The impact made by specific historic periods on scientists' scope to nail new discoveries is put into sharp focus by a perusal of the fruits of their labours. Before slipping away it’s hard to resist sliding a colourful specimen under the light microscope perched on a table near the end to see for yourself. Some trapped insects look like they may make a get away, their heads poking out of the cover slip.
Barnett takes stock of the curious array of 10,000 Victorian microscope slides to present work devised from the specimens in a number of formats. A black and white photograph of a pioneering safari is ornately framed alongside a negative shrunk to fit on a microscope slide. The Artist plays beautifully with the concept of scale, representing a mammoth elephant flanked by proud explorers all in miniature. The supplied magnifying glass is the ‘voice of scale’ as the lyrical lines of a later poem sound out, ‘while plankton think we are a race of eyes’. After all, ‘there’s nothing big about being big’. Certainly the microscopic life forms spotted on the opulent wallpaper motif along with the ‘Wintry diatoms’ do not know they are small.
A lesson in citizenship stems from an unlikely source, ‘cork through a lens is full of boundaries’. The cell theory reveals itself through such ideas during the Restoration, a period that is also credited with the arrival of Punch and Judy shows. A TV screen fitted to a puppet theatre booth shows the invention that makes all these incredible invisible critters come into view. Barnett’s animated film presents a gleaming microscope folding and unfolding magically at the push of a button. The spectacular film plays just one block over from the site of the house on the High Street where Robert Hooke invented light microscopy and recorded the first view of a cell. This exhibition shows the kaleidoscope of curiosities, such as rotifers and tardigrades, that Hooke’s technology brings to light.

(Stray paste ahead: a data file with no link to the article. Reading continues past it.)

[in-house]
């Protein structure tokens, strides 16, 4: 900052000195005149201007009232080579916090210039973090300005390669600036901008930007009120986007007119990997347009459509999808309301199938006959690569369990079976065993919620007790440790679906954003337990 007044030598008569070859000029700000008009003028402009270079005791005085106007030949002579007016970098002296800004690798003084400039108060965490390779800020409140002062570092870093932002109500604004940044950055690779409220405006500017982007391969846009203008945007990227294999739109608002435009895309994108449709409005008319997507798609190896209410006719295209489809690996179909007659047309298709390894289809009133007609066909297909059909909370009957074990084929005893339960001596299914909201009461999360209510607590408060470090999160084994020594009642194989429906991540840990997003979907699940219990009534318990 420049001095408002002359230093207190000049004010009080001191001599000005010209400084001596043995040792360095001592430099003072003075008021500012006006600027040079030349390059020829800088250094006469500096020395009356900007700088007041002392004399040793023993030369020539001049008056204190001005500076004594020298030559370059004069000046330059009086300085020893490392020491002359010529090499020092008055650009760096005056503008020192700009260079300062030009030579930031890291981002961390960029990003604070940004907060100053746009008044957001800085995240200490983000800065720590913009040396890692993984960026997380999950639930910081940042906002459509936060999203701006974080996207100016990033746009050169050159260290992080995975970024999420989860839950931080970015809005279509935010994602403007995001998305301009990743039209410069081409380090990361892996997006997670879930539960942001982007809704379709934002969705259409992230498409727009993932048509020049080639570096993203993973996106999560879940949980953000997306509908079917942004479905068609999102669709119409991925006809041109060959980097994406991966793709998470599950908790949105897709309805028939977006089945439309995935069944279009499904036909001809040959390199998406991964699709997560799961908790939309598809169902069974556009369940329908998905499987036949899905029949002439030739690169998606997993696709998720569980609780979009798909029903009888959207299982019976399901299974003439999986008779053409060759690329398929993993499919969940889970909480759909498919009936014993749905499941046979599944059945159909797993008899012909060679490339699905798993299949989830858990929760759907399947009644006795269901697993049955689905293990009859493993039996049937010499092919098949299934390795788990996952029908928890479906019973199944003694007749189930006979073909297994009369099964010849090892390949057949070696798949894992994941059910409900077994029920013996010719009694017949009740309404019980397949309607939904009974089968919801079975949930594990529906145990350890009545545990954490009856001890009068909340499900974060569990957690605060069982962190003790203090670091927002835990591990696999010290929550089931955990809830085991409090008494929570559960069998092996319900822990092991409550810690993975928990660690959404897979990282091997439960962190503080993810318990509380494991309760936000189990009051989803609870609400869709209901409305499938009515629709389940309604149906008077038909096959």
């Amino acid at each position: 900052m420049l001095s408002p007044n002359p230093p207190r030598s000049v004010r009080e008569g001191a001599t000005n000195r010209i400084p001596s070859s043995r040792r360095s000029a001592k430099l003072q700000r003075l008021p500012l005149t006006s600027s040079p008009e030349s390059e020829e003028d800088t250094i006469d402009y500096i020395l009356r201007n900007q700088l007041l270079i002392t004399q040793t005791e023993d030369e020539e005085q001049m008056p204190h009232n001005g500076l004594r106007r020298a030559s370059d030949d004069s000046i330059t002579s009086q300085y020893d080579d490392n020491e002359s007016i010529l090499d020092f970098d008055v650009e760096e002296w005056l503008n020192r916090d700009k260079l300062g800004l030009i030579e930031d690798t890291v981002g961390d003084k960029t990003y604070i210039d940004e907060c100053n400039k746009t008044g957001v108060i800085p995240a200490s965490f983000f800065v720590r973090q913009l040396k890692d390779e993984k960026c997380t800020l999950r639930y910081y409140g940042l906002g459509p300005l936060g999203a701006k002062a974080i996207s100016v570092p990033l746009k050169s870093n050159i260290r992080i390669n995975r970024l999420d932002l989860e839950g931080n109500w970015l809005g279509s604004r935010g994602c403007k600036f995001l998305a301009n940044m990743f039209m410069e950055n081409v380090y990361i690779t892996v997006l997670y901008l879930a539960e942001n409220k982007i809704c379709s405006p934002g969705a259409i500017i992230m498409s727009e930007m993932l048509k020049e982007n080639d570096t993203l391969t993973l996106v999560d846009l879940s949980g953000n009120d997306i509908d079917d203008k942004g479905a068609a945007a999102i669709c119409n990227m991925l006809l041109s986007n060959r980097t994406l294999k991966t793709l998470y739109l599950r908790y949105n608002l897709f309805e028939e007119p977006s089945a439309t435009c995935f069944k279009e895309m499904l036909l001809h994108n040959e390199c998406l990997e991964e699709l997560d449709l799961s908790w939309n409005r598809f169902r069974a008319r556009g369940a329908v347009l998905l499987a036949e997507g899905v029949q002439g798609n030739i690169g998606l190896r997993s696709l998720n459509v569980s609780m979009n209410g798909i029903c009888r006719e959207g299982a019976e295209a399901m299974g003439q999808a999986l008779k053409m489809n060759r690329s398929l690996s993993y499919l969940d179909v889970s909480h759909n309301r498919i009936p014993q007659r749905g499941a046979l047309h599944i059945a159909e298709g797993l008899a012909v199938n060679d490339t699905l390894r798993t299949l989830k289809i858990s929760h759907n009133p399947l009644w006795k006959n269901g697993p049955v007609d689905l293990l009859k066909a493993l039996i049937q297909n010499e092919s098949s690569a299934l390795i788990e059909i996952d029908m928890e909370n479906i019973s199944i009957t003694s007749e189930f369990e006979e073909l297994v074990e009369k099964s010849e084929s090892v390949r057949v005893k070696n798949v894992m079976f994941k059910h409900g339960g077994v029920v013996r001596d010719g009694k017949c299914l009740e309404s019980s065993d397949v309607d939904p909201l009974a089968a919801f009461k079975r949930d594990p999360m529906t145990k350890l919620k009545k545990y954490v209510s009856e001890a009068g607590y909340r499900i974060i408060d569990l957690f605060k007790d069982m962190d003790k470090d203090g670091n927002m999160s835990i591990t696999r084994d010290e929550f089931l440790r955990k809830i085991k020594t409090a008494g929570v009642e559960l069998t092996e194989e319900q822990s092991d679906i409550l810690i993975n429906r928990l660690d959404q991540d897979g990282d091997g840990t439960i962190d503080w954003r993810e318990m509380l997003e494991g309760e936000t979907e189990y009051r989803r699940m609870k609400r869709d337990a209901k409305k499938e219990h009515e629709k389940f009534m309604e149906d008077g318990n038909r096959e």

Some sections are perfectly visible au naturel, like polarised light running through a mineral section, and these make stunning images. Other sections need more help and are deeply tinted by chemicals needed to fix the specimen. The stinking deep purple liquid commonly dripped on slices of onion root in High School Biology class springs to mind and shows up textbook detail in the material. However not even science can guarantee permanence and these stunning slides are no exception. The inevitable odd cracked cover slip and stain crystallising out of the image makes it more precious. Time passes too quickly in the company of this fascinating collection of Art that deserves several repeat visits. See you there - after all, it’s a small world!